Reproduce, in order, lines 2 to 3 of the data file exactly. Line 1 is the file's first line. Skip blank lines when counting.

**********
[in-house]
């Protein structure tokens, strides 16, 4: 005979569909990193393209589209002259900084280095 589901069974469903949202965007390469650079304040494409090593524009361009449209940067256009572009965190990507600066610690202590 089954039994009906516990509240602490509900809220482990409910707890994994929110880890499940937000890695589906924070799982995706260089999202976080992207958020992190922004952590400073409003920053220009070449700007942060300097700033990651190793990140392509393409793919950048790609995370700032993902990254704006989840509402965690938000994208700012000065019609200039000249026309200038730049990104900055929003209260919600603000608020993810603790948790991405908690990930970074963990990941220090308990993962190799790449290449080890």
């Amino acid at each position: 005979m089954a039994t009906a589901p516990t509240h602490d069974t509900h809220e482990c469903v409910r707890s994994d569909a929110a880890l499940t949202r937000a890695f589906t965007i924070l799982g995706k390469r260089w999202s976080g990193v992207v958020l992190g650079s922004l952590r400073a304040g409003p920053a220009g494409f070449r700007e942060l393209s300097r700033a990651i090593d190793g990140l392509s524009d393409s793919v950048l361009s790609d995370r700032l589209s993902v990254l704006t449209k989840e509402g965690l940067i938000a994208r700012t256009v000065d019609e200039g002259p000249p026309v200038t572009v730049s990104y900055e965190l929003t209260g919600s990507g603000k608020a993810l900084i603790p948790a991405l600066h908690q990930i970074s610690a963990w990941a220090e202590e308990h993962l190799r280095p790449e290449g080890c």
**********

């Protein structure tokens, strides 16, 4: 005979569909990193393209589209002259900084280095 589901069974469903949202965007390469650079304040494409090593524009361009449209940067256009572009965190990507600066610690202590 089954039994009906516990509240602490509900809220482990409910707890994994929110880890499940937000890695589906924070799982995706260089999202976080992207958020992190922004952590400073409003920053220009070449700007942060300097700033990651190793990140392509393409793919950048790609995370700032993902990254704006989840509402965690938000994208700012000065019609200039000249026309200038730049990104900055929003209260919600603000608020993810603790948790991405908690990930970074963990990941220090308990993962190799790449290449080890």
């Amino acid at each position: 005979m089954a039994t009906a589901p516990t509240h602490d069974t509900h809220e482990c469903v409910r707890s994994d569909a929110a880890l499940t949202r937000a890695f589906t965007i924070l799982g995706k390469r260089w999202s976080g990193v992207v958020l992190g650079s922004l952590r400073a304040g409003p920053a220009g494409f070449r700007e942060l393209s300097r700033a990651i090593d190793g990140l392509s524009d393409s793919v950048l361009s790609d995370r700032l589209s993902v990254l704006t449209k989840e509402g965690l940067i938000a994208r700012t256009v000065d019609e200039g002259p000249p026309v200038t572009v730049s990104y900055e965190l929003t209260g919600s990507g603000k608020a993810l900084i603790p948790a991405l600066h908690q990930i970074s610690a963990w990941a220090e202590e308990h993962l190799r280095p790449e290449g080890c």